The 2013 Lunar New Year Cup Challenge Match was held in China, with the top six Chinese players competing: Xu Xin, Zhang Jike, and Ma Long against Chen Qi, Wang Liqin, and Wang Hao. (Actual matches are Xu vs. Chen; Zhang vs. Wang Liqin; and Ma Long vs. Wang Hao.) Also featured is an exhibition by former superstars Guo Yuehua and Chen Xinhua. Here's where you can watch the videos.

The Best of Samsonov, Schlager, Boll, Kreanga, and Primorac

Here's a highlights video (7:53) featuring many of the best European players.

1946 U.S. National Ping-Pong Championships

Here's vintage video footage (1:06) from the 1946 U.S. Open. It features several clips of Laszlo Bellak clowning around for the camera, including blowing the ball sideways (hey, that's my trick!), rallying by kicking the ball back, and other tricks.

Air Gun Fires Ping-Pong Balls at 900 MPH

See what happens when a ping-pong ball traveling Mach 1.2 strikes a ping-pong paddle!

Table Tennis Cookies

Mmmmmmm...

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November 28, 2012

Serving to Backhand

I am always amazed at how many players do the same type of serve over and Over and OVER - a serve from the backhand side crosscourt to the receiver's backhand. Watching this it also becomes obvious that receivers are so used to this type of serve that they have little trouble returning it. Why don't servers challenge the receiver with more variations?

First, there are good reasons to serve from the backhand side to the receiver's backhand. Here are a few:

  1. By serving from the backhand side, it allows the server to follow-up against a weak return with his forehand.
  2. Many players can't serve short effectively, and if they serve to the forehand, the serve will likely be looped. Most players loop better on the forehand than on the backhand.
  3.  If they serve short to the forehand, they have to guard against a wide forehand angled receive, which leaves them open on the backhand side to a down-the-line receive.
  4. Players have less reach on the backhand, and a breaking serve to the backhand can make them reach for the ball.

These are good reasons. However, they forget the most important goal of serving - to mess the opponent up. And you don't do that by giving him what he's used to over and over. Variation is key. You can serve crosscourt to the backhand with varying spin, but that's just one type of variation. Serving from and to different parts of the table are other ways of varying the serve to mess up an opponent.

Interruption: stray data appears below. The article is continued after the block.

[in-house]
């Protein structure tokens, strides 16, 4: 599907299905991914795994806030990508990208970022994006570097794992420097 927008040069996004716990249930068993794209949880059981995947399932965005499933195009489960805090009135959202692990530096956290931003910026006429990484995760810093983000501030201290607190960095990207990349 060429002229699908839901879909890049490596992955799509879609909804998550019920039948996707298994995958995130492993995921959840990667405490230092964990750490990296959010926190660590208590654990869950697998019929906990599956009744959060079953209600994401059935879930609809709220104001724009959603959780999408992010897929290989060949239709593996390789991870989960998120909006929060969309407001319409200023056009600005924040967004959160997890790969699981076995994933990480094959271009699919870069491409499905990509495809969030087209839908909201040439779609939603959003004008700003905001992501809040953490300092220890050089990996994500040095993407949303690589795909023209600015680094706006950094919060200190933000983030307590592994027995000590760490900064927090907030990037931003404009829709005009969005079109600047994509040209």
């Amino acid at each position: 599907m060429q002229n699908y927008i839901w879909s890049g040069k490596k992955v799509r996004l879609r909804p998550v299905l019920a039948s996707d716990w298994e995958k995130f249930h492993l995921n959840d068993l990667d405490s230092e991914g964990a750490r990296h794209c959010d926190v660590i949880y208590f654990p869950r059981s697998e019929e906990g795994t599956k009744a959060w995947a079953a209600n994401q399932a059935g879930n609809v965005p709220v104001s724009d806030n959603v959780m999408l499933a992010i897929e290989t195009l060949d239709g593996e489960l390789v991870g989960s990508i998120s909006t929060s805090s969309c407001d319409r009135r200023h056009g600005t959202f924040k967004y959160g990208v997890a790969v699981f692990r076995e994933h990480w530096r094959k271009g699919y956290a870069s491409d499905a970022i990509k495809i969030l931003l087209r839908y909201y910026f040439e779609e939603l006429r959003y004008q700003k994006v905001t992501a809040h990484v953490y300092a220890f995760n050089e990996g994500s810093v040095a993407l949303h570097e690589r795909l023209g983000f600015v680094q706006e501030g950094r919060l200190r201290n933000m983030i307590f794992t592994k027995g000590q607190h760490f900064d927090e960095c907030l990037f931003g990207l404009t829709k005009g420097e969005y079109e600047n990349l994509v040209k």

Perhaps most important of all, most players have great difficulty returning short serves to the forehand effectively, and many have the same trouble with deep ones. Why not develop these serves and take advantage of this? Every opponent is different, so go in there armed with whatever might be needed.

I once played a player who could attack any of my serves with his backhand, and loop any deep serve with his forehand. When I served down the line short to the forehand, he reached over and flipped with his backhand. The solution? I stepped over to my forehand side and served nearly every ball from there the rest of the match, where I had an angle to his forehand side that forced him to use his weak forehand receive. I won.

This past weekend at the Teams I played a few matches, and struggled to move on the cement floors. So I adopted the tactic of simply throwing every serve I had at each opponent, with huge variations - what I call "cycling" my serves. It worked well, with opponents struggling to get any of my serves back. One opponent began backhand flipping in my short serves with his backhand. So like the example given above, I began serving half the time from the forehand side into his short forehand.

I once played a blocker where I varied my serves, and lost the first game. When I served to his backhand, he won most of the points. When I served to his forehand, whether long or short, I won most of the points. I threw conventional tactics and most variation out the window and served to his forehand exclusively the rest of the match and won easily.

I've played opponents that could loop any deep serve and flip any short sidespin or topspin serve. So I'd focus on short backspin and no-spin combinations. Amazingly, after a steady diet of those serves, sudden deep serves or short sidespin or topspin serves suddenly became effective.

Every opponent is different. When serving to different opponents, you should be different as well. (See also this week's Tip of the Week, Serving Short to Forehand and Long to Backhand, where I talk about making the receiver cover seven feet of diagonal table while turning him into a pretzel.)